The following was originally posted in the StrokeNet Newsletter
December 1, 2017.By David Wasielewski
Memory and Function Deficits
Many stroke survivors experience deficiencies in memory and executive function after their stroke. These issues can be similar to those experienced with Alzheimer’s. The survivor becomes unable to process any multistep processes or process a logical train of thought. This can be frustrating for caregivers as it appears that the survivor is purposely ignoring instructions. Somehow these folks just refuse to listen or understand, no matter how much effort is put into explaining the process and their part in it.
Speaking loudly and slowly makes no impression. In fact it makes things worse. The survivor becomes aware of the frustration and anger but cannot determine why it is their ‘fault.’ The only thing left is bad feelings: frustration, anger and sadness. Caregivers need to understand that this logic process is no longer a part of the survivor’s capabilities.
The notion of action and its consequences may no longer exist. A therapist explained the process to me. The logic and executive function are no longer possible in the injured brain. What does remain, however, is the emotional component of the process. The brain can still process emotions. Anger and frustration exist but the survivor cannot understand why.
So, how does the caregiver cope? Processes need to be broken into simple single steps. For example, the caregiver cannot rely on the survivor to get breakfast on their own. The caregiver needs to break the process into its components. Go to the cabinet, get a bowl, get the cereal, get a spoon, go to the refrigerator, get the milk, pour milk in the bowl…. etc., etc. Arguing about why something needs to be done is pointless here.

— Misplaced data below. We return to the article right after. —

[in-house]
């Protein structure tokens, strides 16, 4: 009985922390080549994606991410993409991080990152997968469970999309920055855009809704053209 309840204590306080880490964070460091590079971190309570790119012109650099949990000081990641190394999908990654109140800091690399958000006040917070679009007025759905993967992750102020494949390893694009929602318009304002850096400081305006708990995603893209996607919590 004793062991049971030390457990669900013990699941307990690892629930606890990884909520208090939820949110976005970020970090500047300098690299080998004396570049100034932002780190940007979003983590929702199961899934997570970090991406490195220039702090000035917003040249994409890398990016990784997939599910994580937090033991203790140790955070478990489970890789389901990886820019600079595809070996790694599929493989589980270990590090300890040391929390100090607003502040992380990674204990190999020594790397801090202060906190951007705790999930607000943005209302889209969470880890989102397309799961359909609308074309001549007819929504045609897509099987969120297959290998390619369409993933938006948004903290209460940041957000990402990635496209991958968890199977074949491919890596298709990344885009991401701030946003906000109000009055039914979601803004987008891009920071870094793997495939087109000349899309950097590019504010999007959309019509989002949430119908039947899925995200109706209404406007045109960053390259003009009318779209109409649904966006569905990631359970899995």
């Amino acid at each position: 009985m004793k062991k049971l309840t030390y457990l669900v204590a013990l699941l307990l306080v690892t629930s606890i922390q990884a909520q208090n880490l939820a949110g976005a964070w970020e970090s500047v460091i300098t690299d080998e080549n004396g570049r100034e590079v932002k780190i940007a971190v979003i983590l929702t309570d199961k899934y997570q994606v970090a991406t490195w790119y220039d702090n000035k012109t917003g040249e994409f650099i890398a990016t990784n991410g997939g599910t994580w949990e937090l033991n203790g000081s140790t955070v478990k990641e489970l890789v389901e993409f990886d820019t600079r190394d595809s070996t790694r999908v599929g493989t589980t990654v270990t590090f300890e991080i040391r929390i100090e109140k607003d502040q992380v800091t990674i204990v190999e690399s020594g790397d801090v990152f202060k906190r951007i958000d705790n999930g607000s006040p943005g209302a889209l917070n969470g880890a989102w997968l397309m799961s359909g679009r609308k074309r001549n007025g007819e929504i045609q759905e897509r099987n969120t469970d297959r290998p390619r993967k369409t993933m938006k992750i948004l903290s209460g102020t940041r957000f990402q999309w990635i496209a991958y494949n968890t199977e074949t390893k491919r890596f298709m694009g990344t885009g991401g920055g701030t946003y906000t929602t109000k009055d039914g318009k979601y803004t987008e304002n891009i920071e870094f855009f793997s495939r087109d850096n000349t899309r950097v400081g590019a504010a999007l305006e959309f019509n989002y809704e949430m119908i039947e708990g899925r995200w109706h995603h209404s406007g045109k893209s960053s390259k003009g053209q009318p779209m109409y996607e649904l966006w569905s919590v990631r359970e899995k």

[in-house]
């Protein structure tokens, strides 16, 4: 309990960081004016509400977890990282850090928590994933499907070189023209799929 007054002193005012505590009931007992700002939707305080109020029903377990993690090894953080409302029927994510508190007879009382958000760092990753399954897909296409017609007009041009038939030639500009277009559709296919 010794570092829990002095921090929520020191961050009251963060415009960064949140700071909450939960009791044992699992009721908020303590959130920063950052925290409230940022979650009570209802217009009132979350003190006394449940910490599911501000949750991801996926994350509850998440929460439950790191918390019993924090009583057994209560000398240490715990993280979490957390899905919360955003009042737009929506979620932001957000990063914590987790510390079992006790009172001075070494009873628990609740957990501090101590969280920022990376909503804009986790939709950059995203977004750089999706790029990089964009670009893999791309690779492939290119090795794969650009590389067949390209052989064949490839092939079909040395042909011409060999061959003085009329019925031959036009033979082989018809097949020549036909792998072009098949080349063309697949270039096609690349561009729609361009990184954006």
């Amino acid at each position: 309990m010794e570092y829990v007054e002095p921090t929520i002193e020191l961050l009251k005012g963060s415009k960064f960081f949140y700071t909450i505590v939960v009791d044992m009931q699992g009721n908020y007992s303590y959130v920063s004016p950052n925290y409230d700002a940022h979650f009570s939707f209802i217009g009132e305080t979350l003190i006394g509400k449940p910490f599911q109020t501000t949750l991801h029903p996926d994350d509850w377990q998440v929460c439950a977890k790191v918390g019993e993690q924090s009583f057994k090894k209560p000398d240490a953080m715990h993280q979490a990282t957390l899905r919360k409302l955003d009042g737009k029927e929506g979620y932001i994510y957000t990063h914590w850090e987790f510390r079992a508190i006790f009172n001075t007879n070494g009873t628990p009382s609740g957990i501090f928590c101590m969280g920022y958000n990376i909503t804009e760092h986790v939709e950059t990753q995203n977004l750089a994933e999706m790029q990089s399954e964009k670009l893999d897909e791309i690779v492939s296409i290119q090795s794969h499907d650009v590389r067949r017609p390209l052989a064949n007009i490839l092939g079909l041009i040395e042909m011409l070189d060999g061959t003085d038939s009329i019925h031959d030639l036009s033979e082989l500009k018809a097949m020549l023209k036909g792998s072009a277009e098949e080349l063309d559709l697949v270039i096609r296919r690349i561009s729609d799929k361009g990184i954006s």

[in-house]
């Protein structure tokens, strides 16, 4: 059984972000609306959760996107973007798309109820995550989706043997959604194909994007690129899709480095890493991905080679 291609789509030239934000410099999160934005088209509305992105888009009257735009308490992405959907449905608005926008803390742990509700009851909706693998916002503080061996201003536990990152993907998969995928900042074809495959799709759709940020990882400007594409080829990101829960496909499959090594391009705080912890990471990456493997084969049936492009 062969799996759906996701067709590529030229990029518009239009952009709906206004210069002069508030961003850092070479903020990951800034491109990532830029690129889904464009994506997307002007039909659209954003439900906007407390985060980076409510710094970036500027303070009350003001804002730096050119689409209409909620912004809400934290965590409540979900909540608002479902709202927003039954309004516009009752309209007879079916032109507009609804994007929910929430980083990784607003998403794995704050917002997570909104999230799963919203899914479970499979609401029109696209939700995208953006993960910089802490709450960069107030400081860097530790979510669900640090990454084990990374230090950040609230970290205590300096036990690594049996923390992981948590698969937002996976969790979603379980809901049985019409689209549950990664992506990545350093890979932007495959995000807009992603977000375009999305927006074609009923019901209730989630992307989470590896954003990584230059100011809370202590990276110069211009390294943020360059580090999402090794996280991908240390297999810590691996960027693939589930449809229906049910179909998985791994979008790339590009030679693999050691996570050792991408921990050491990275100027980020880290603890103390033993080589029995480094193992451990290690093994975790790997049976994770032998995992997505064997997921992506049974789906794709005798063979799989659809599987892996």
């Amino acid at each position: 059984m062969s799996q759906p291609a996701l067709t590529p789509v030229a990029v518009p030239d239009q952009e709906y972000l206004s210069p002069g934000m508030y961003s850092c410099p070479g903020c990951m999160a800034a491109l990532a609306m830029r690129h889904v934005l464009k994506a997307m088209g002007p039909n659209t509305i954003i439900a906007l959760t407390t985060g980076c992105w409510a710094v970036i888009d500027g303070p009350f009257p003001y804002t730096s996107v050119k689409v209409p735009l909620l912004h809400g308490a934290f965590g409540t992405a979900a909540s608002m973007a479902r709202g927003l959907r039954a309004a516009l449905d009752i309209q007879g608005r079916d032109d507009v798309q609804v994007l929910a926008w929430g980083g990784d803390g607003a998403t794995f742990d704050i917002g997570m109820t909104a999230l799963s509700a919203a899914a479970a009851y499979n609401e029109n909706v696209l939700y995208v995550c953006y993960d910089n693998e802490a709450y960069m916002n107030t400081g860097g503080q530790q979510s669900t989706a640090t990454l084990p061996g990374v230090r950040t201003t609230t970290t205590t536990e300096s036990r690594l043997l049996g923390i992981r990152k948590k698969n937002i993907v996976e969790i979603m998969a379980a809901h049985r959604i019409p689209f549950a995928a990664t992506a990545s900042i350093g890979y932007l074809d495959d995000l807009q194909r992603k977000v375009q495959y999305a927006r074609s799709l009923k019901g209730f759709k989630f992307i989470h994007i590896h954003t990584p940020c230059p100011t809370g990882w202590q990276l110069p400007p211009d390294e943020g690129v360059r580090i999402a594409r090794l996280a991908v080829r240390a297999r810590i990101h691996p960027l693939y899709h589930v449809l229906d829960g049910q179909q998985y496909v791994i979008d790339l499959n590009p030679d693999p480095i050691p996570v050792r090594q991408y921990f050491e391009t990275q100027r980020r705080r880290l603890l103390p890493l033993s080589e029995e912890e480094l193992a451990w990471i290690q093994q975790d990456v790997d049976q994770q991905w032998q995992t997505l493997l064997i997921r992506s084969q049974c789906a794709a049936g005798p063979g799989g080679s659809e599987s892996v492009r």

This can be especially frustrating when dealing with issues of personal hygiene. The embarrassment component remains while the inability to process multistep instructions can have very messy consequences.
The caregiver needs to realize that no amount of explaining is going to make the problem go away. The reality is that the caregiver needs to let go of the need to explain, accept the situation and incorporate the new reality into their daily routine. Making life as simple as possible for the survivor is a reasonable way to deal with the potential frustration. Explaining ‘why’ becomes pointless.
Remove logic from the situation and simply be with the survivor as they move very slowly through their day. This is especially difficult for caregivers but can help reduce stress for both the survivor and caregiver.
David had a stroke in 2005 ending his career as a logistics consultant. Since the stroke he returned to college for a Sociology degree. He is a peer counselor, facilitates a local stroke support group, volunteers at the local United Way and writes for The Stroke Network.
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